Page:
To be entered in the drawing to win this book, leave a comment on this post by noon on Wednesday, September 11, 2013. The Random Number Generator will select a winner at that time.


The winner of the  Great Little Gifts to Knit giveaway is Shirley, who has been emailed. Thank you to everyone who left a comment!

Work in Progress

My current work in progress is being knit from¬†Biotayarns‚Äô Dakota White, Cormo Wool, 3ply, worsted weight, 200 yards per approx 3.6 oz¬†skein. I’m not sure exactly how I found the yarn — I think I simply stumbled upon it on Etsy, here. (At the moment the yarn I am using is not available in their Etsy shop — I think I bought all that they had.)

Here’s my project:


This is going to be a poncho. I am knitting it from side to side, with the Celtic knot cables at the top of the piece. I will knit two identical pieces for the front and the back, then join them at the top to a knitted shoulder strap on each side that will extend out to the edge on each side. Then I’ll pick up and knit a ribbed collar.

I love this yarn because, first of all, it is Cormo wool. It’s natural color and it is minimally processed. The yarn has a “rough-hewn” look to it and is slightly uneven in places, giving it the look of handspun. It’s a three-ply, and is a lovely fat round yarn and it makes the cables really pop!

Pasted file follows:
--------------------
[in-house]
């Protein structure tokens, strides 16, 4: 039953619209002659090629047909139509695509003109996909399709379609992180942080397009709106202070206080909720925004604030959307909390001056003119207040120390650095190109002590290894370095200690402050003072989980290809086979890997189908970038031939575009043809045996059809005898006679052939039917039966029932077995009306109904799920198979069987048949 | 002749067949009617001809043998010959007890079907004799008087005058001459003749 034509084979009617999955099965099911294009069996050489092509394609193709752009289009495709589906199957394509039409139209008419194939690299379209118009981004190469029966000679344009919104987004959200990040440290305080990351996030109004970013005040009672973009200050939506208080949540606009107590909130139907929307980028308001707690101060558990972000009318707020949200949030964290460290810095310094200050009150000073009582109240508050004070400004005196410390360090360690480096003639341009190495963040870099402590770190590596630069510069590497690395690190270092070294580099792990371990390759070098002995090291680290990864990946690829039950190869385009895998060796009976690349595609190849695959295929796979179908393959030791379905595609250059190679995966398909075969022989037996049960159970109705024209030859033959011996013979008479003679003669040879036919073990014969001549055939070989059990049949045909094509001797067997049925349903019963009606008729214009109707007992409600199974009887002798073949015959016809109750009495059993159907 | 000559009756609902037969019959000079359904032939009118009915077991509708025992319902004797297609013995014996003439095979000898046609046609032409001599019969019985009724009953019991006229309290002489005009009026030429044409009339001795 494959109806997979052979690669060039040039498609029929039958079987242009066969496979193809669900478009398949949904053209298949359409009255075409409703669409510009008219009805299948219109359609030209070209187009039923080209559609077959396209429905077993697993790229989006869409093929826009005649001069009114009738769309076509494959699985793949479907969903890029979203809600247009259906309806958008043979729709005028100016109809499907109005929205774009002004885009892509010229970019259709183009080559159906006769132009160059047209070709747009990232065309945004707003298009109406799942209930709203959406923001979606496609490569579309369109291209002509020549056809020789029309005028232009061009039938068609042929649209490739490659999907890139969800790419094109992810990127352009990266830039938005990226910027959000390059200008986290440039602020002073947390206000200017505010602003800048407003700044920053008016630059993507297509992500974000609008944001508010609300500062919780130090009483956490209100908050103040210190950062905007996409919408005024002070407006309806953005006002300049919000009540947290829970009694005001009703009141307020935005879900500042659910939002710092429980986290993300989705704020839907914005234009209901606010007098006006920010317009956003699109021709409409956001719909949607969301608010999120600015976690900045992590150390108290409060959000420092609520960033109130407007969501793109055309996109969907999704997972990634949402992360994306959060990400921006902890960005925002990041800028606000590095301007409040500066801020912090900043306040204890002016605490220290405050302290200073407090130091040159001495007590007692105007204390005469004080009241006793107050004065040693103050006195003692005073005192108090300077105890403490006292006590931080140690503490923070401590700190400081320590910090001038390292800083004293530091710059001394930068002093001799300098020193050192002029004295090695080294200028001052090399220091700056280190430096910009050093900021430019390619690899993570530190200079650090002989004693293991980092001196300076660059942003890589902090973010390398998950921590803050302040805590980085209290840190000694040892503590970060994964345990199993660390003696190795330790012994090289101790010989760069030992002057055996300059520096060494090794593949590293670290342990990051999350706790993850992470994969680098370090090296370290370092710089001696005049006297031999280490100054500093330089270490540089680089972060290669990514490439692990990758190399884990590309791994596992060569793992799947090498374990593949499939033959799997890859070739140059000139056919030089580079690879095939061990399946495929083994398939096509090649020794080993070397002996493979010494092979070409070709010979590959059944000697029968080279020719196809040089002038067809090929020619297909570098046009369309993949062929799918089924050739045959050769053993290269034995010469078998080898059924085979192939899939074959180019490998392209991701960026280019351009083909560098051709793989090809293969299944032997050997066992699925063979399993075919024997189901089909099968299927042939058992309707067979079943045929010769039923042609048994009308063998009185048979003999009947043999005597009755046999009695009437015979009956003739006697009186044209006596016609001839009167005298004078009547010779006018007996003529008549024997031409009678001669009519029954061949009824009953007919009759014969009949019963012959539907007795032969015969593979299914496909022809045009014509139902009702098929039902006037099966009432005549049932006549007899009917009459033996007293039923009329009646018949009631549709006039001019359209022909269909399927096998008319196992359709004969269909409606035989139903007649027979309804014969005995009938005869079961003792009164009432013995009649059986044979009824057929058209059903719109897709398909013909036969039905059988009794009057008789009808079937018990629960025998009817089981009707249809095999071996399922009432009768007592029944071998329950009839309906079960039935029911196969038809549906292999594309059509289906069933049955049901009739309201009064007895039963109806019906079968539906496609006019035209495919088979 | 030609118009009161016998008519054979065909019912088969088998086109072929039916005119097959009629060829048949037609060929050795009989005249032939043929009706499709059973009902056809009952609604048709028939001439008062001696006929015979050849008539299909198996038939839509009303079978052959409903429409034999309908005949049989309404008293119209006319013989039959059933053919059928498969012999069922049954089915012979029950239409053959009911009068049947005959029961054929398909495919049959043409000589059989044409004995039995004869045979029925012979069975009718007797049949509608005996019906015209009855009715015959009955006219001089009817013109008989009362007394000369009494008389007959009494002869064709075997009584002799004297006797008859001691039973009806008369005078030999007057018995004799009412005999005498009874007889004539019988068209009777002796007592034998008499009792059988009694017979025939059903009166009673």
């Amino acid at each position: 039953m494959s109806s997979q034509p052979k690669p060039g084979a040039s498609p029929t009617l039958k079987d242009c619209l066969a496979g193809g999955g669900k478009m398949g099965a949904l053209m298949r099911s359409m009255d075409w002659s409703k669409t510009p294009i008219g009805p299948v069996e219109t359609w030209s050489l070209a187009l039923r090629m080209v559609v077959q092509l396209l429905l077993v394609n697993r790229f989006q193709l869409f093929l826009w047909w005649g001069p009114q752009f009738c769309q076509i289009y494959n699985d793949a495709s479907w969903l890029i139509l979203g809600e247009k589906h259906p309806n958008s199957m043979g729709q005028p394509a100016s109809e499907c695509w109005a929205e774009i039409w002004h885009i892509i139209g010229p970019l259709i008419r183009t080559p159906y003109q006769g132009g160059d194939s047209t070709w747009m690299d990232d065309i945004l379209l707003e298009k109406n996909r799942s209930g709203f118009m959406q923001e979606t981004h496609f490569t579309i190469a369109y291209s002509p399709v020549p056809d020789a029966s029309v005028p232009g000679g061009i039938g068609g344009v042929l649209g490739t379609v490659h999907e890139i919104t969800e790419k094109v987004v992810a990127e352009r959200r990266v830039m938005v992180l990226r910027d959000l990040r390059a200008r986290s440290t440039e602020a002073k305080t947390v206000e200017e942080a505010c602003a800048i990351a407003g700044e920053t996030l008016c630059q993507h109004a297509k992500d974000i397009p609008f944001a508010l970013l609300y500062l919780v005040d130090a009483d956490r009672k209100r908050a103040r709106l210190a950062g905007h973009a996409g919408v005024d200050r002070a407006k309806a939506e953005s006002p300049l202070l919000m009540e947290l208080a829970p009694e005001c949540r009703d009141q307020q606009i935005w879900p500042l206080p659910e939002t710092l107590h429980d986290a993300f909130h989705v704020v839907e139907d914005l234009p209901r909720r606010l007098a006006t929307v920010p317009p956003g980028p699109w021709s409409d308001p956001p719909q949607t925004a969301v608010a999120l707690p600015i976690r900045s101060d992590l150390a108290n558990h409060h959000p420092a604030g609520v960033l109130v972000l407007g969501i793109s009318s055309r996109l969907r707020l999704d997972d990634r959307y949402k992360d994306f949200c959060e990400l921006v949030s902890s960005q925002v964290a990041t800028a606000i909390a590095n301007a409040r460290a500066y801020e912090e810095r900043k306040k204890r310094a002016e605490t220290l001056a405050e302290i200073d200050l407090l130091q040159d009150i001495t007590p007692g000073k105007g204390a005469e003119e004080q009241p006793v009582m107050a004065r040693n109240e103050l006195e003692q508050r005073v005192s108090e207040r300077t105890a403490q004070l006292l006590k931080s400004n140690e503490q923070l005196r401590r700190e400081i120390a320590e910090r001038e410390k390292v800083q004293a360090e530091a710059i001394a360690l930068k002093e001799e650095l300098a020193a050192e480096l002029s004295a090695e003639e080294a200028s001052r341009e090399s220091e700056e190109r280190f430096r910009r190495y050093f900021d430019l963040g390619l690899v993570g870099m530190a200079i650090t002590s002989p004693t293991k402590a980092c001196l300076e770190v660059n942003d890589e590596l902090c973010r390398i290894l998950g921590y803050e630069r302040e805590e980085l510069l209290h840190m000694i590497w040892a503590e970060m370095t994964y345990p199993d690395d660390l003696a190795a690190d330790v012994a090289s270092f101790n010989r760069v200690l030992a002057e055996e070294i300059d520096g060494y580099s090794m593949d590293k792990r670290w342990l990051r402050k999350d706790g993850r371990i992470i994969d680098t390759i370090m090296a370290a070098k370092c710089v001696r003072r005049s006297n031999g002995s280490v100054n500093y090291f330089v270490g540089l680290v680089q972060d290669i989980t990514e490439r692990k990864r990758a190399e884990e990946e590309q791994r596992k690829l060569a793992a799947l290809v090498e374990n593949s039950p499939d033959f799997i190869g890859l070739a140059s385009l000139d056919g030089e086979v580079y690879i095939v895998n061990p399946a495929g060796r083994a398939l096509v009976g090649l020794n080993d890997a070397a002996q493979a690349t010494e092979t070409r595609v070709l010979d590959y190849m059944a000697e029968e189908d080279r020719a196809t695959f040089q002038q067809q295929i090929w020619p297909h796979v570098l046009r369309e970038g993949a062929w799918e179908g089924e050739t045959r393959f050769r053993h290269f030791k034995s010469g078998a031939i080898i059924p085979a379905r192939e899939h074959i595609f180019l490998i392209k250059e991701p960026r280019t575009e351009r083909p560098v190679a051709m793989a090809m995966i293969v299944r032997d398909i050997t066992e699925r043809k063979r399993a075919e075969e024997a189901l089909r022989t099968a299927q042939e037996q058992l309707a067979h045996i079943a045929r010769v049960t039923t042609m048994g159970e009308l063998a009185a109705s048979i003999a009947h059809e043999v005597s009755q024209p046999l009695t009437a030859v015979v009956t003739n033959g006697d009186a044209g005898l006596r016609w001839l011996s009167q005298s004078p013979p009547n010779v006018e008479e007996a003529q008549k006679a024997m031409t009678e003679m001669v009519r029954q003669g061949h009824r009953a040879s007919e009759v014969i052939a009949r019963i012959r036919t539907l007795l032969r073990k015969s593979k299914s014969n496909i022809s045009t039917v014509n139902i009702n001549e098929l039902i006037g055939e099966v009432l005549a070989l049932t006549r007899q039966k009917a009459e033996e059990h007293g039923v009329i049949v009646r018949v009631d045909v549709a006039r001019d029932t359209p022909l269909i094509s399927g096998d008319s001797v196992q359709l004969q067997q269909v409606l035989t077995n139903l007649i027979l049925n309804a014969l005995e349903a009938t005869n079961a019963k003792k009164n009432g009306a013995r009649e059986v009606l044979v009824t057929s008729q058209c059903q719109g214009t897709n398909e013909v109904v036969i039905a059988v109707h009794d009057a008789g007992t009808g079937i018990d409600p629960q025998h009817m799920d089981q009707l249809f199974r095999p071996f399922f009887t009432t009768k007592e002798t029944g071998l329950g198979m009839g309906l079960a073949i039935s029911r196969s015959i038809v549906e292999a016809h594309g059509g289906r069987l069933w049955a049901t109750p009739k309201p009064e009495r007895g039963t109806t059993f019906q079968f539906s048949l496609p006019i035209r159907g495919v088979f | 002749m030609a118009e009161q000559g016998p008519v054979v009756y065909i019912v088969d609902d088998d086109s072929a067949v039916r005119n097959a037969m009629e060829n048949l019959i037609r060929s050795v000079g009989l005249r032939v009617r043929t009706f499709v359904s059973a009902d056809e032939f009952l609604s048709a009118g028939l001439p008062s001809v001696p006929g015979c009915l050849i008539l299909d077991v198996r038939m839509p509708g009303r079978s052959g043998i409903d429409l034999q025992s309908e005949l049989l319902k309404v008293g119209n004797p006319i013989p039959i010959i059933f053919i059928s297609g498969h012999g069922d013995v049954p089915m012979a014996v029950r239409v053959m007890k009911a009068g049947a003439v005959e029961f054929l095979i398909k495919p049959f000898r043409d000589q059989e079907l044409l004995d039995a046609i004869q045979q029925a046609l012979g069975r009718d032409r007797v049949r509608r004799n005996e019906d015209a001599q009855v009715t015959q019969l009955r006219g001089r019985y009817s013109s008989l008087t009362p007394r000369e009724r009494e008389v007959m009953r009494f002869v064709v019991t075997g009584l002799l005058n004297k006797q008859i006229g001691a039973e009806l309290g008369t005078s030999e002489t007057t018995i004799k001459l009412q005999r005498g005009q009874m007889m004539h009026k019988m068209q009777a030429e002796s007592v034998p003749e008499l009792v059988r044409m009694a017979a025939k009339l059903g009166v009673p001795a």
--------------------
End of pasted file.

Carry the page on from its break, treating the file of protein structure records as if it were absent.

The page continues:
Thanks for all your nice comments about Loki. If he were to read them all he’d get a very swelled head. While I do still miss Lucy terribly and life just doesn’t seem right without her, I am very glad that I adopted this wonderful kitty.


He is sweet, goofy, and lovable, and I look forward to coming home to him every day. He is also huge: he weighs about twice what Lucy weighed and he is not done growing. And I swear his neck is as big around as mine!


Loki sez: “I am a growing boy!”


All Loki All the Time

A number of you have requested more information about Loki. And as far as Loki is concerned, everything is all about Loki!